The Czech Republic has long been known as a business-friendly country that actively seeks to attract foreign investment with compelling features such as low labor costs, a central European location and generous tax and cash grant incentives. Like many other OECD countries, the Czech Republic offers incentives to foreign and domestic firms that invest in manufacturing, technology, and research and development (R&D). These incentives are funded from the country’s national budget as well as from EU funds.
However, with a renewed focus to attract higher value-added jobs—particularly from the R&D and technology sectors—the country recently amended Act No. 72/2000 in September 2019, changing the requirements for how investors can qualify for valuable investment incentives. The amendment will shift incentives from support for all types of companies towards support for investments that require higher-value-add jobs, including technical and R&D support.
How Does a Company Qualify as a Higher Value-Add?
While the new legislation continues to support all sectors and types of production, the long-term goal of the amended Act is to reduce support for low-cost manufacturing and place greater emphasis on higher value-added companies, meaning companies with the following characteristics:
- No fewer than 80% of employees have a gross salary of no less than the average monthly gross salary in the region; and
- Cooperation contract with a research organization or a university, and the applicant will have to spend no less than 1% of the costs for this cooperation; concurrently, it has to meet the condition of no less than a 10% share of employees with university-level education; or
- The share of R&D employees is no less than 2%; or
- It must purchase machinery equipment for R&D in the amount of no less than 10% of the total investment.
It is important to note that these requirements only apply to large enterprises. Small and medium-sized enterprises (SMEs) emphasizing technology and digitization might be most impacted by this change, possibly finding it easier to obtain valuable investment incentives in all regions of the Czech Republic (except Prague). They can now look forward to:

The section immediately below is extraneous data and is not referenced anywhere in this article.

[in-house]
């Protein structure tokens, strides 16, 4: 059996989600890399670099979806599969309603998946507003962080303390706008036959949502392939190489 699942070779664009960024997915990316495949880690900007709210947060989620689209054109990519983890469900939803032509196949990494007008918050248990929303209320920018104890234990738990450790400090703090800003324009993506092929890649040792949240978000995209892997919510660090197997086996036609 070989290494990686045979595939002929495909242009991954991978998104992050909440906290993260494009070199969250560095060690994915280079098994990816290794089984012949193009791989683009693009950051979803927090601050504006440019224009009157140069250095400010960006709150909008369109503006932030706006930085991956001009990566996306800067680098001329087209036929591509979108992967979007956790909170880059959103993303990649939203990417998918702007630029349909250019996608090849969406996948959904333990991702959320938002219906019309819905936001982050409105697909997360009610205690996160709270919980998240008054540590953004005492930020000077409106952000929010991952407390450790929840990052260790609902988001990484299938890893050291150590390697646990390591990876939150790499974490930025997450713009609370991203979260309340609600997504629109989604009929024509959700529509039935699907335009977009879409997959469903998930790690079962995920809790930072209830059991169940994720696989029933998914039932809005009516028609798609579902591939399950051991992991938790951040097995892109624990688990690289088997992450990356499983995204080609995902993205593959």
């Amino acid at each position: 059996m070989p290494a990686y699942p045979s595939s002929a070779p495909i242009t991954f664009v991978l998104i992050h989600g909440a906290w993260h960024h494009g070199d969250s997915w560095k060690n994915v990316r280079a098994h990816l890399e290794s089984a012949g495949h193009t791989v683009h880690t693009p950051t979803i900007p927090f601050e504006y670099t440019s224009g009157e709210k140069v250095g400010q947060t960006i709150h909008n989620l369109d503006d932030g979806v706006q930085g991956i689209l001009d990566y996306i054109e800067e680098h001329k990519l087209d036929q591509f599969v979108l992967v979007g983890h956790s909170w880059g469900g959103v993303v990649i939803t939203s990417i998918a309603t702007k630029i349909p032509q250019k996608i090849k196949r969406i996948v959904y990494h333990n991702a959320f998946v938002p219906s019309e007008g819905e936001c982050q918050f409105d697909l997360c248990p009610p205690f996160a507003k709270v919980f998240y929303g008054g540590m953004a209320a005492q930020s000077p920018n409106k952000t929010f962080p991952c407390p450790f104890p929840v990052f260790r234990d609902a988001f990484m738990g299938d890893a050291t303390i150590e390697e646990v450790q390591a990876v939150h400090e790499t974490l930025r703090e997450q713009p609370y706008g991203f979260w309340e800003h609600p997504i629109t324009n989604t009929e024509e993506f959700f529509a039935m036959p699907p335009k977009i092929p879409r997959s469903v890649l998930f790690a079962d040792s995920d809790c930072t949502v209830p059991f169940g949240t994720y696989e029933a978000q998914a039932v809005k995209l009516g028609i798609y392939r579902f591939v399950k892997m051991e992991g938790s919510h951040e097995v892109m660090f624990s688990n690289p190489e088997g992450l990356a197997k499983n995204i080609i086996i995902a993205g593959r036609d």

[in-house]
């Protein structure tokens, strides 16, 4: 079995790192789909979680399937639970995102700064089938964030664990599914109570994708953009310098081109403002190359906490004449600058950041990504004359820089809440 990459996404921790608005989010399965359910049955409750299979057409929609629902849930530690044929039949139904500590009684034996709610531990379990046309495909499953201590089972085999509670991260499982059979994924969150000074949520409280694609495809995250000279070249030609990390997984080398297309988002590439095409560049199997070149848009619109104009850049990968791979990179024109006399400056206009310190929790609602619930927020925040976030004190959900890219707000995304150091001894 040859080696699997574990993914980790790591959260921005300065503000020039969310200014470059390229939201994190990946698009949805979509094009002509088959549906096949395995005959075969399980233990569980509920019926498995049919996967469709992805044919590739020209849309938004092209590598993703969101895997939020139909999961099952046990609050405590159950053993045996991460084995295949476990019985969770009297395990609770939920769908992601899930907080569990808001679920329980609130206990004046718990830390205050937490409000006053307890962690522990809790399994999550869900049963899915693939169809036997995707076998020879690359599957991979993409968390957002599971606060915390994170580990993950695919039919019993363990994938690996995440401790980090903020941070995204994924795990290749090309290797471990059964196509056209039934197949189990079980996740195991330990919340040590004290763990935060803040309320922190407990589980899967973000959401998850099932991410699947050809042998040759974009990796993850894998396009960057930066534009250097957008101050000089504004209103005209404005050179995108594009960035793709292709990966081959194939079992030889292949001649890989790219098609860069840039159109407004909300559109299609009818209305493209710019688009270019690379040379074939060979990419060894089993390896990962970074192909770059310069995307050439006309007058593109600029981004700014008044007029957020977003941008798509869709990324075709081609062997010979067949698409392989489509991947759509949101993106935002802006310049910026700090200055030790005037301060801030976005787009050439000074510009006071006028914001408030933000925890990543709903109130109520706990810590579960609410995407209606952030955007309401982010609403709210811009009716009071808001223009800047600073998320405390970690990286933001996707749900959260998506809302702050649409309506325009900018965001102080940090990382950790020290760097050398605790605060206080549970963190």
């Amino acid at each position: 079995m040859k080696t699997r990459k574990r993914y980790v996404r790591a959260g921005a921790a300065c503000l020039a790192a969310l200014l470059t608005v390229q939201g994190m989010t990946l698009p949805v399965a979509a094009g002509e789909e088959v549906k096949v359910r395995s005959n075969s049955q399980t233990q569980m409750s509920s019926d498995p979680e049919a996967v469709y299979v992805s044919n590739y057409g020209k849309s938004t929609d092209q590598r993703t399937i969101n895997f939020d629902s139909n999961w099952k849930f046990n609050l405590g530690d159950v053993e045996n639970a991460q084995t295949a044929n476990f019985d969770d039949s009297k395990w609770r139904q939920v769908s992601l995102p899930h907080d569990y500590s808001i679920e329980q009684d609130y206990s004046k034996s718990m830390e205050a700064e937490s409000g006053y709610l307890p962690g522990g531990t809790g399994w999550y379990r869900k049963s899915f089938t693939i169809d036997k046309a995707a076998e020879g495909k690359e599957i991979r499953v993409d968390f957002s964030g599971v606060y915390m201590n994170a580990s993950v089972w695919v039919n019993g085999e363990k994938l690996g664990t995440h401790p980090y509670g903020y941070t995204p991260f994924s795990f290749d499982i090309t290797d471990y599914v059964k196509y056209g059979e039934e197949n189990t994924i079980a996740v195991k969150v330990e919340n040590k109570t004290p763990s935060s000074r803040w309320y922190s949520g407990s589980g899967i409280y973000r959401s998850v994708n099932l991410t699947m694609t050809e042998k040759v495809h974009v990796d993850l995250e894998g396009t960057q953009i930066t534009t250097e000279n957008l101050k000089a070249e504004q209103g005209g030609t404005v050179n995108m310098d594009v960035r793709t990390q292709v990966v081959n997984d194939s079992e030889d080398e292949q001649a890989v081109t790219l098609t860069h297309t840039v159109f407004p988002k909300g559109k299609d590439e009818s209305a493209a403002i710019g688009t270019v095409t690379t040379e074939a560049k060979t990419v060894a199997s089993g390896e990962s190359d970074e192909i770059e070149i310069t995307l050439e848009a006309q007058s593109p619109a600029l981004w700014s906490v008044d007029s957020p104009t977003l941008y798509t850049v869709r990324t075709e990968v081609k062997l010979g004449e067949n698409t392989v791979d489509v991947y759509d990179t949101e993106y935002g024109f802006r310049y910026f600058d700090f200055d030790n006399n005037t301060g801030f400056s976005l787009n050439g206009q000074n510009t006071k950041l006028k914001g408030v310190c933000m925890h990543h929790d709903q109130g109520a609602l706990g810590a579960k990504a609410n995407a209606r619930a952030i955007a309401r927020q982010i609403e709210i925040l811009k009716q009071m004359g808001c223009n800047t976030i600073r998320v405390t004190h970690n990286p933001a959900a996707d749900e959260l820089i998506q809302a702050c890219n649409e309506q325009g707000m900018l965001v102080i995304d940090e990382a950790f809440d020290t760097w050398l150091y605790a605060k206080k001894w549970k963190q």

- The minimum investment threshold for SMEs prior to the change in legislation was CZK 50 million (USD 2.2 million), but it is now reduced by half in selected regions to CZK 25 million (USD 1.1 million).
- The incentive could increase from the standard 25% to up to 45% of the investment in the form of a corporate income tax credit.
- Combined with the relatively low administrative burden and the absence of a tendering obligation for suppliers, this program can be interesting for SMEs.
Economic Impact Considerations
Another important aspect of the amended Act involves changing the approval process by re-establishing the hierarchy of approval, starting with local municipality, then ministry, and finally the national government. When approving an application, the Czech government will have the final say in the allocation of specific incentives and will take into consideration things like the amount and justification of the benefit to the region and the state, including the impact on energy consumption and the environment.
Provided your business meets these parameters, you can apply the income tax abatement over the subsequent 10 years, possibly with the above-mentioned additional incentive of up to 45 % of the amount of the incentive in a corporate income tax credit (according to company size).
In addition to qualifying for the new investment incentives, the Czech Republic allows a tax allowance of up to 100% of certain R&D costs to be deducted during a given tax year. This means these costs are deducted twice: first, as a normal tax-deductible cost, and second, as a special tax allowance. An additional 10% allowance is also available based on the difference by which current-year qualifying costs exceed those of the prior period. The following costs can be included:
- Direct costs (e.g., R&D personnel costs, consumed materials)
- Tax depreciation of fixed assets used for R&D activities